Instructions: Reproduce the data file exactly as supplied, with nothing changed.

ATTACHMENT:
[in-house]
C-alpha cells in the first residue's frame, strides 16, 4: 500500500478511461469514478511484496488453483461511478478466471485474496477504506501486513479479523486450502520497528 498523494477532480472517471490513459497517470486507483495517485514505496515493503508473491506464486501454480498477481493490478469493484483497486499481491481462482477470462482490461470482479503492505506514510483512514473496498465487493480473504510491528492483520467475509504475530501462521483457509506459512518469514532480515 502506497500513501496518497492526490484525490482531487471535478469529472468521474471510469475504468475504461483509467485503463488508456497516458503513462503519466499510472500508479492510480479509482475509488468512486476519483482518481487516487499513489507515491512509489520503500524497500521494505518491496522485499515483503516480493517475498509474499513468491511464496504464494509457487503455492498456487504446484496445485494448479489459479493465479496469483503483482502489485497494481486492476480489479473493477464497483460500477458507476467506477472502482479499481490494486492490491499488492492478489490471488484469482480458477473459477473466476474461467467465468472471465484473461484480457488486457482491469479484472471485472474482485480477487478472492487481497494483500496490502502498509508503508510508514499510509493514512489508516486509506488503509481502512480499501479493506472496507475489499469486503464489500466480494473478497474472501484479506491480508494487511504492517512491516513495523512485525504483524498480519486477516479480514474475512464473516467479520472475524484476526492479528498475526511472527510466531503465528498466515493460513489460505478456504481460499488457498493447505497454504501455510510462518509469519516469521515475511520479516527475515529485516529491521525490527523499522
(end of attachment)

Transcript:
[in-house]
C-alpha cells in the first residue's frame, strides 16, 4: 500500500478511461469514478511484496488453483461511478478466471485474496477504506501486513479479523486450502520497528 498523494477532480472517471490513459497517470486507483495517485514505496515493503508473491506464486501454480498477481493490478469493484483497486499481491481462482477470462482490461470482479503492505506514510483512514473496498465487493480473504510491528492483520467475509504475530501462521483457509506459512518469514532480515 502506497500513501496518497492526490484525490482531487471535478469529472468521474471510469475504468475504461483509467485503463488508456497516458503513462503519466499510472500508479492510480479509482475509488468512486476519483482518481487516487499513489507515491512509489520503500524497500521494505518491496522485499515483503516480493517475498509474499513468491511464496504464494509457487503455492498456487504446484496445485494448479489459479493465479496469483503483482502489485497494481486492476480489479473493477464497483460500477458507476467506477472502482479499481490494486492490491499488492492478489490471488484469482480458477473459477473466476474461467467465468472471465484473461484480457488486457482491469479484472471485472474482485480477487478472492487481497494483500496490502502498509508503508510508514499510509493514512489508516486509506488503509481502512480499501479493506472496507475489499469486503464489500466480494473478497474472501484479506491480508494487511504492517512491516513495523512485525504483524498480519486477516479480514474475512464473516467479520472475524484476526492479528498475526511472527510466531503465528498466515493460513489460505478456504481460499488457498493447505497454504501455510510462518509469519516469521515475511520479516527475515529485516529491521525490527523499522